By William R. Toler
Jared Marcum was suspended and arrested for apparently going dressed to the terror of the public.
The West Virginia eighth-grader faces charges of obstruction and disturbing the education process for wearing an NRA t-shirt, according to WOWK-TV.
Marcum was arrested after a “dispute” with a teacher over a shirt depicting a rifle with the words “Protect Your Rights” and the logo of the National Rifle Association.
“I never thought it would go this far because honestly I don’t see a problem with this, there shouldn’t be a problem with this,” he said.
His father, Allen Lardieri, said he was “angry” that he had to leave work early to pick his son up from jail, insisting the 14-year-old was never aggressive and didn’t violate the dress code.
The station reported of the policy:
The Logan County School District’s dress code policy prohibits clothing that displays profanity, violence, discriminatory messages and more but nowhere in the document does it say anything about gun images.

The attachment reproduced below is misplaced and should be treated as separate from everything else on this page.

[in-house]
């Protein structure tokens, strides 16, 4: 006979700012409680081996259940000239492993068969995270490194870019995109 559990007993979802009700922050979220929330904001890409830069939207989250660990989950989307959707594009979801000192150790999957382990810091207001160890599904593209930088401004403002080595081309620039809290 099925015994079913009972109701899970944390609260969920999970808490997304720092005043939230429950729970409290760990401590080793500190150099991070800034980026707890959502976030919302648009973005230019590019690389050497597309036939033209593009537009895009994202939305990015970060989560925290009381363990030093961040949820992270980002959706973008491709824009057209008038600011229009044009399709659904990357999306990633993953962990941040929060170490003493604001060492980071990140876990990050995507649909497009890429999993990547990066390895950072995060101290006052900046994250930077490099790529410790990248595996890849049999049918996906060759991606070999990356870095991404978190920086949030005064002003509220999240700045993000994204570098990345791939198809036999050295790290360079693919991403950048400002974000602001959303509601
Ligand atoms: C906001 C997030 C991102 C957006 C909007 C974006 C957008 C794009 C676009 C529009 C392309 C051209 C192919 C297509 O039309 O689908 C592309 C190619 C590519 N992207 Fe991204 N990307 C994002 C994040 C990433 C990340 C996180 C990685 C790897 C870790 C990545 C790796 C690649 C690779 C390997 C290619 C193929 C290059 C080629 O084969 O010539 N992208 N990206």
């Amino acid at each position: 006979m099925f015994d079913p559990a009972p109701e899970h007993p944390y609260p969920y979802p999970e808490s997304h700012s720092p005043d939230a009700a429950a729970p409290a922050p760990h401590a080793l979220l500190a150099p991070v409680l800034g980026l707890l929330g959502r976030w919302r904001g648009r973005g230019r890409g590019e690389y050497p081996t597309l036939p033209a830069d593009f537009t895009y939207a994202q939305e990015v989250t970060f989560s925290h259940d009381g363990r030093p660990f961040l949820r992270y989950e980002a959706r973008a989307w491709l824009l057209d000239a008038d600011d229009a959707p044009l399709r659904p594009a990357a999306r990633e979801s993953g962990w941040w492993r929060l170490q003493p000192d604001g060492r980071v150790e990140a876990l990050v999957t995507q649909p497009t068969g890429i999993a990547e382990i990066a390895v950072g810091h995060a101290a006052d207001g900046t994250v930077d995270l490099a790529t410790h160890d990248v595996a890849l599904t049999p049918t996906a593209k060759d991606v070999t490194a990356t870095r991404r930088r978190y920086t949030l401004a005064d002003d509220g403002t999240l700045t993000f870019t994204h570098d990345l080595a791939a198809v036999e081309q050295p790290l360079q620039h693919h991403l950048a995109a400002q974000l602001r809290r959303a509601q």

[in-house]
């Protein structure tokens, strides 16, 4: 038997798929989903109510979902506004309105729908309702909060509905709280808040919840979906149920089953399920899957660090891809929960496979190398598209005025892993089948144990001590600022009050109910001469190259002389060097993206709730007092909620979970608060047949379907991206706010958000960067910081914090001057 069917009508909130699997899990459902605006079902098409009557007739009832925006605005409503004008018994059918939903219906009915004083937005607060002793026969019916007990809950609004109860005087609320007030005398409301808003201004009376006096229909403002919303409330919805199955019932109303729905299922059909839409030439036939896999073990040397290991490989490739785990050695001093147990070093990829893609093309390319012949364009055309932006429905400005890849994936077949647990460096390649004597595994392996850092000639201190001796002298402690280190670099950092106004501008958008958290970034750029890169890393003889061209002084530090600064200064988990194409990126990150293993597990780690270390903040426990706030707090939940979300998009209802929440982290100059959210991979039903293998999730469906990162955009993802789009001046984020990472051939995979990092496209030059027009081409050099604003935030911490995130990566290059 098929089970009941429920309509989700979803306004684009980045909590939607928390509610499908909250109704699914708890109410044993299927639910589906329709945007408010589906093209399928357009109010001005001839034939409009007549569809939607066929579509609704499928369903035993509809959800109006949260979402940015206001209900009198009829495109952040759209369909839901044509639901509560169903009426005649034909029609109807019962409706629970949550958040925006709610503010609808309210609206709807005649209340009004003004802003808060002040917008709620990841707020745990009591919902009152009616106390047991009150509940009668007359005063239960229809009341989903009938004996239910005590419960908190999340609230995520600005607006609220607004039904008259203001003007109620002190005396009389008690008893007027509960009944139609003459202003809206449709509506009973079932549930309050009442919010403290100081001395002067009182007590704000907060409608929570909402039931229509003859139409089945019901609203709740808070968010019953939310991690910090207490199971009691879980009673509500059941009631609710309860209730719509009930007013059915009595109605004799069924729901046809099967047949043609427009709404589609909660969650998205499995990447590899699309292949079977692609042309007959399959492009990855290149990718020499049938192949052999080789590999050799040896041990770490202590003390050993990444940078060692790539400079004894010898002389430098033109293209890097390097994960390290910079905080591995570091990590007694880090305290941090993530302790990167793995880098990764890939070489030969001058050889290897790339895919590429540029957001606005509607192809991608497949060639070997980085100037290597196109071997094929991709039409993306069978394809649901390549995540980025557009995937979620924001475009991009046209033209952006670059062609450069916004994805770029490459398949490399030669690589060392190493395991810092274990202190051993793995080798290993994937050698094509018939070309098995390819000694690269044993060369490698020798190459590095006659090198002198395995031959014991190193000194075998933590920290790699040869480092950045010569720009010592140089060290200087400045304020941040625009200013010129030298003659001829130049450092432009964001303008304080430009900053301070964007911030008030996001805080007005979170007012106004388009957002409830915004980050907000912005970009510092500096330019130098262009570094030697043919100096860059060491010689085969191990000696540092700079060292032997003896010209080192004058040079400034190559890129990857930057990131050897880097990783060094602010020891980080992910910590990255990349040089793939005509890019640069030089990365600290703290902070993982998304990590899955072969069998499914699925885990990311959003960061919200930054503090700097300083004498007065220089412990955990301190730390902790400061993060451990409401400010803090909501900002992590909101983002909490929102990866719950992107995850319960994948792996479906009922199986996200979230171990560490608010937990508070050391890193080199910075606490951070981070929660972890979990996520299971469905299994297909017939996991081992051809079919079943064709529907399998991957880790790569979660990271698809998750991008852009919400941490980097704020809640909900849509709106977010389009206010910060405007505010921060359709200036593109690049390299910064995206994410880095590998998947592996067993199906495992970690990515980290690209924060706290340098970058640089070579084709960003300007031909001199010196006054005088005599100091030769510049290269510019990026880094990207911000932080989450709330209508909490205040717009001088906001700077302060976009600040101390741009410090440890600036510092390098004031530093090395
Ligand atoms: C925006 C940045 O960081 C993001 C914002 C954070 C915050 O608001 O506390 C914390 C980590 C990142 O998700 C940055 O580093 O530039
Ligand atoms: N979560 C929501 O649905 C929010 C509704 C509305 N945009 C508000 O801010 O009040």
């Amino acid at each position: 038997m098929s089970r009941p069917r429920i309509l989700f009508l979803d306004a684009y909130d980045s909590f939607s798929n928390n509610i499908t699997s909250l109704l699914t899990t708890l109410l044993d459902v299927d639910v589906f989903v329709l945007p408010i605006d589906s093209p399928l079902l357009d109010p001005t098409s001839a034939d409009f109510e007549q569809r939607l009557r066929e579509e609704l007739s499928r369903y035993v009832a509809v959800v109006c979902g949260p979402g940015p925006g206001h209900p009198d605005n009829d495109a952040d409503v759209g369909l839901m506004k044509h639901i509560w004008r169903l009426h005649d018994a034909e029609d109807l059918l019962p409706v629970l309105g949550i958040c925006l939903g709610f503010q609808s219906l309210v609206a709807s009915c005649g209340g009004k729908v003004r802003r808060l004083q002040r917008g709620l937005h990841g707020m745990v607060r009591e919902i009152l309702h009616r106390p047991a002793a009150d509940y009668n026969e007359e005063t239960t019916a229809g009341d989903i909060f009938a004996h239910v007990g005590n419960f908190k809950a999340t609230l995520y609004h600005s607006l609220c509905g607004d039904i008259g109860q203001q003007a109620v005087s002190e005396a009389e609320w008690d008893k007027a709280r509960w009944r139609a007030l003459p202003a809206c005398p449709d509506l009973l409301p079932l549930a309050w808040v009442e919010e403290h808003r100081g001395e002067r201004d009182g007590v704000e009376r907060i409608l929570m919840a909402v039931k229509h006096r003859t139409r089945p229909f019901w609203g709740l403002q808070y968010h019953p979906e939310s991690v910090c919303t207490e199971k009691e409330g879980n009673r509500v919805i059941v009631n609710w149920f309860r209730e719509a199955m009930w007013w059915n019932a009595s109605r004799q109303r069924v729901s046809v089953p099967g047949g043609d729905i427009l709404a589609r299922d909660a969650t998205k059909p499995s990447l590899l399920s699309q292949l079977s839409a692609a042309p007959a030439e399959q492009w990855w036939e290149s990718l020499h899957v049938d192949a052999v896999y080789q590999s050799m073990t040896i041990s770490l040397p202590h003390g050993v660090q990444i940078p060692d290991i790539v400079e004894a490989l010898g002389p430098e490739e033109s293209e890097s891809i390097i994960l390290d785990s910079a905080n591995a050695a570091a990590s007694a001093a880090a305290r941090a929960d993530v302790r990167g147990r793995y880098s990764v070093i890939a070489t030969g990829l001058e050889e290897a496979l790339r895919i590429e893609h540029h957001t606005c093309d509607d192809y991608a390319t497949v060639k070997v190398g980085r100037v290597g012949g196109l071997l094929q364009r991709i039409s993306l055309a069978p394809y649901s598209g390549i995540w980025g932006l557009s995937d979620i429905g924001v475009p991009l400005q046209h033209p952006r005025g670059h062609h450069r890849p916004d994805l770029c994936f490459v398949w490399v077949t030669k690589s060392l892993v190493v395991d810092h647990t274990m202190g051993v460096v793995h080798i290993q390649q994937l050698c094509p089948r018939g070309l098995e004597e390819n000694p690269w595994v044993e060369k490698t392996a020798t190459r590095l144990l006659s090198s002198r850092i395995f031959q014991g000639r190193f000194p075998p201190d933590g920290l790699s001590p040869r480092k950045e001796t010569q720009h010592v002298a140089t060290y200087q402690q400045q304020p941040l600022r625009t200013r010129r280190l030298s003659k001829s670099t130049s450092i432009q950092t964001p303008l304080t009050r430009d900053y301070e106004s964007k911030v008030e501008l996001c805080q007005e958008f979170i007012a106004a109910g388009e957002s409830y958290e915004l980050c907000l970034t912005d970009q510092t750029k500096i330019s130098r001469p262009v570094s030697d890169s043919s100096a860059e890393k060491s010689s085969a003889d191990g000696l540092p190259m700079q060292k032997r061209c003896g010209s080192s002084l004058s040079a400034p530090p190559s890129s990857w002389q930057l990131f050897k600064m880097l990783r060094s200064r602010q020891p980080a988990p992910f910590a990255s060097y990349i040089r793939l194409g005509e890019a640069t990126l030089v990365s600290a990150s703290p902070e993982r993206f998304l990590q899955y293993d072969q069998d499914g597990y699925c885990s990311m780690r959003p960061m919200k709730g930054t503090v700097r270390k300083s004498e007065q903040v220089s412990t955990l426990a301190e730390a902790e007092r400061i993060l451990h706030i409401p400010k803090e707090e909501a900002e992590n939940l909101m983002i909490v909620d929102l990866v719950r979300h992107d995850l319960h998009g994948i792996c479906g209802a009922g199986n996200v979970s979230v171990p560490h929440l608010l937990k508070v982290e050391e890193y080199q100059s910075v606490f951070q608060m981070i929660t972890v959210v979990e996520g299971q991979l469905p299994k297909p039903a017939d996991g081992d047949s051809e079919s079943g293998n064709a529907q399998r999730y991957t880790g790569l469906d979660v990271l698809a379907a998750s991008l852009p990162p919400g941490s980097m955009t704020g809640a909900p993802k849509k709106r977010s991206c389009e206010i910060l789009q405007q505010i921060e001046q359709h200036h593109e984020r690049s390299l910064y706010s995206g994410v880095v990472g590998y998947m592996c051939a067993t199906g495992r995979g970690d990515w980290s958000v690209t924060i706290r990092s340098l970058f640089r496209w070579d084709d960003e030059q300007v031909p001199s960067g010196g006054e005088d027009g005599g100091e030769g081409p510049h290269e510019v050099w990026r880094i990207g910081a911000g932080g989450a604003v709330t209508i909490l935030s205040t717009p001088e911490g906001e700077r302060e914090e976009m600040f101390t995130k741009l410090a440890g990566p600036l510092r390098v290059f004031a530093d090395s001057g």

“I will go to the ends of the earth, I will call people, I will write letters, I will do everything in the legal realm to make sure this does not happen again,” Lardieri told the station.
In a subsequent interview, Marcum said the school gave him no paperwork on his suspension. The station also reported it still had not heard back from Logan Middle School.
“People are saying that I did the right thing, that they’re proud,” Marcum said. “What they’re doing is trying to take away my rights, my freedom of speech and my second amendment.”
Attorney Benjamin White has taken the case and says his first goal is to get the charges dropped. A federal or civil suit is also planned.
It seems West Virgina schools have forgotten the scolding given them by the Supreme Court 70 years ago. In the case of West Virginia v. Barnette, Justice Robert Jackson wrote that rights are to be secured even for students “if we are not to strangle the free mind at its source and teach youth to discount important principles of our government as mere platitudes.”
Jackson went on to write one the most quoted sentences in jurisprudence on the First Amendment:
“If there is any fixed star in our Constitutional constellation, it is that no official, high or petty, can prescribe what shall be orthodox in politics, nationalism, religion, or other matters of opinion or force citizens to confess by word or act their faith therein.”
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